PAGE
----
Clotheslines are a window into the soul of other people’s lives. From a seemingly small part of life, you can observe the daily ins and outs of the culture, the things you don’t get to see as a tourist. This is part of why we travel. Not just to see the sights, hear the sounds, and taste the wonderful food. We also travel to gain some insight into how the locals live, maybe even get to meet the people. Taking a look at the clotheslines outside of someone’s home is a perfect way to gain this understanding. And many tours give you the opportunity to see that, thus allowing us to understand the social and economic conditions of a country and the people who live there. But if they don’t, pay attention to the sights you see along the way. Even an unwitting tour guide will pass a local community on the way to a major sight. Some of the places that have given me this particular vantage point I took with Grand Circle Travel (www.gct.com ) or Overseas Adventure Travel (www.oattravel.com ). And of course, many I have taken independently.
Open outdoor clotheslines are everywhere in rural communities. The clothes themselves reveal the age of the occupants, especially when you see children’s pants hanging outside, then see the same pint sized child playing ball outside of the home, or being washed by his or her mother in a tub of water right by the clothes line. At someone’s home a clothesline outside of their home can reveal more than underwear and pants hanging on it. Some clothes reveal the quality of what they can afford if they are somewhat tattered and torn, but still being used. In one Vietnamese home I passed, there were clearly children living there, based on the pint sized pants that hung from the line.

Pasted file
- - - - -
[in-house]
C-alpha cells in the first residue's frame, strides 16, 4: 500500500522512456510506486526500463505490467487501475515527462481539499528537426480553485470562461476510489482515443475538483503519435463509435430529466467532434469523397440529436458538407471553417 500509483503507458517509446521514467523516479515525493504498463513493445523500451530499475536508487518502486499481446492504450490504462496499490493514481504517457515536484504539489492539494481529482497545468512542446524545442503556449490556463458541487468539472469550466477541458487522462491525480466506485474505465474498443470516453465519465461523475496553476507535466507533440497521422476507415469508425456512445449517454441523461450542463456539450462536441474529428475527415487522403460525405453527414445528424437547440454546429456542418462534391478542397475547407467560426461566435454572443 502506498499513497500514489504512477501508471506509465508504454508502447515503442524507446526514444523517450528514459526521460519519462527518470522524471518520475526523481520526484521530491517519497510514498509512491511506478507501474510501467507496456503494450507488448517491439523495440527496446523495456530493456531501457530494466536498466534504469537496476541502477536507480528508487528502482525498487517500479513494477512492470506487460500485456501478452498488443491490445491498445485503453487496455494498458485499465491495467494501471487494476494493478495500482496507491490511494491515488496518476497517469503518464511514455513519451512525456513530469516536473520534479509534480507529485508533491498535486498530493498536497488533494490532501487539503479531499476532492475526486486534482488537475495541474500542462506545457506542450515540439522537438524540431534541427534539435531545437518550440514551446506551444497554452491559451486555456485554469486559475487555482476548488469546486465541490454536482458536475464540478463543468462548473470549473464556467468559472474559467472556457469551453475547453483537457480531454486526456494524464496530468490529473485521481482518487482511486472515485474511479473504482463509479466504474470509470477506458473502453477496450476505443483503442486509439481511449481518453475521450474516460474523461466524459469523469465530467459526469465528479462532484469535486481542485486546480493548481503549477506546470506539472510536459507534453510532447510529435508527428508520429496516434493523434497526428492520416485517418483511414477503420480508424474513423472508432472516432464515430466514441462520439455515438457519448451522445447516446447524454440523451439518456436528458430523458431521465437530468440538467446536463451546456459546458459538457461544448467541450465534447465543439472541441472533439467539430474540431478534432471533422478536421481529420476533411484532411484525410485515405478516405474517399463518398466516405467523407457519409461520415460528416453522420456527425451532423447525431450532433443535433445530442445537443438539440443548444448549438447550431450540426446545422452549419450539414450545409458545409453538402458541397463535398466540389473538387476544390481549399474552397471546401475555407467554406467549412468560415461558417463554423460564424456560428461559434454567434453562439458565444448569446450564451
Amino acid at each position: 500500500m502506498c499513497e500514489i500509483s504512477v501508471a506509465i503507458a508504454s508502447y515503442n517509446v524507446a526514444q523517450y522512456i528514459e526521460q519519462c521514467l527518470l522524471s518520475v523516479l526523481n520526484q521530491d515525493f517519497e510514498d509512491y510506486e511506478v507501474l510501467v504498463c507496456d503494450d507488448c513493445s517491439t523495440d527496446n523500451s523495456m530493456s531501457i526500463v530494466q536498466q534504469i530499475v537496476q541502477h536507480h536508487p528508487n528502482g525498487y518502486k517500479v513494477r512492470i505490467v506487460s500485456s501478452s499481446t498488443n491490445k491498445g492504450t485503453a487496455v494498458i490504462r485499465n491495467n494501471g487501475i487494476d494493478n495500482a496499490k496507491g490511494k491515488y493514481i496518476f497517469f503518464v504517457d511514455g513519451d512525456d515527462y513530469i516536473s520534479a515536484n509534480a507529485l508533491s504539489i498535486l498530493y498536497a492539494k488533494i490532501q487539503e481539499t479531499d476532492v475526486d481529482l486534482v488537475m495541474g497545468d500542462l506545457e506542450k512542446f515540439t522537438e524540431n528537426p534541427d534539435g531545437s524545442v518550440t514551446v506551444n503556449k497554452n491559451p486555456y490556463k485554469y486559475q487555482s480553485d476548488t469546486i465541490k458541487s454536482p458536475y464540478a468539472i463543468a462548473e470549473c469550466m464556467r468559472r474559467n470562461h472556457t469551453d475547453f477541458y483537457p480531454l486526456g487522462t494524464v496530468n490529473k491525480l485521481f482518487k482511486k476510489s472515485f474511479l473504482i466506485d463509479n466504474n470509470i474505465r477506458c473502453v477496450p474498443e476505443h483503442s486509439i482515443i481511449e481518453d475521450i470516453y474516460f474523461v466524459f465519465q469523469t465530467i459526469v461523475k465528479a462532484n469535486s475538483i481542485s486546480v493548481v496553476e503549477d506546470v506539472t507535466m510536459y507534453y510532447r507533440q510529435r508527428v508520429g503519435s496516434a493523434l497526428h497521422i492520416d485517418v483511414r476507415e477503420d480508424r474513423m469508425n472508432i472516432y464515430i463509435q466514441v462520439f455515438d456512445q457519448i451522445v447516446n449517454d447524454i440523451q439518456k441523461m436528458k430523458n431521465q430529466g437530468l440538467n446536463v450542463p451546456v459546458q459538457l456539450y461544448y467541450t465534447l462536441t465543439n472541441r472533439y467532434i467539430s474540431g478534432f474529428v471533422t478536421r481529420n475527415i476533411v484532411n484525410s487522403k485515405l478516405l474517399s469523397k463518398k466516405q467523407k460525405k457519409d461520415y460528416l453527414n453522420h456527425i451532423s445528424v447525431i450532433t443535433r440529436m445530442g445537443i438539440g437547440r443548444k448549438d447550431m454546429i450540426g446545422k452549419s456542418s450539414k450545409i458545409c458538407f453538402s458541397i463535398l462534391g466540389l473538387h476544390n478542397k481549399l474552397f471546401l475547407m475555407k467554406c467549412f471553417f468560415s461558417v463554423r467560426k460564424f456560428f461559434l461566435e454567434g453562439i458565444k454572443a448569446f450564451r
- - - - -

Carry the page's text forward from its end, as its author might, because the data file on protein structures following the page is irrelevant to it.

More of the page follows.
Sometimes you can determine if the house has multiple families, or if multiple families are sharing a single clothesline because some do not have the room for one. Very rarely on a clothesline will you be able to determine that just one small family is using it. These are often communities where people do not live in the land of plenty by our standards, so neighbors might have to share. When I was on the Grand Circle Travel Highlights of South Africa trip, I saw this in the townships of Soweto in Johannesburg as well as the township of Langa in Cape Town. I saw this clothesline sharing since the aluminum structures they used for homes were so closely knit together with no spare land in between the structures. In Pretoria, the families sharing the clotheslines were Zimbabwean refugees, also living in aluminum structures the height of tents. In conditions like this, you will notice that families also share other aspects of their lives, which might reveal a lack of hygienic conditions.
Next to the clotheslines, you can often see how they clean their clothes. Sometimes multiple families are sharing buckets, as I saw in Soweto in Johannesburg. Sometimes the clotheslines are hanging on the side of an outhouse, a further glimpse into the actual living and sanitary conditions. And sometimes they are right by where a whole community is cooking food in the open.
Commercial lines of clothes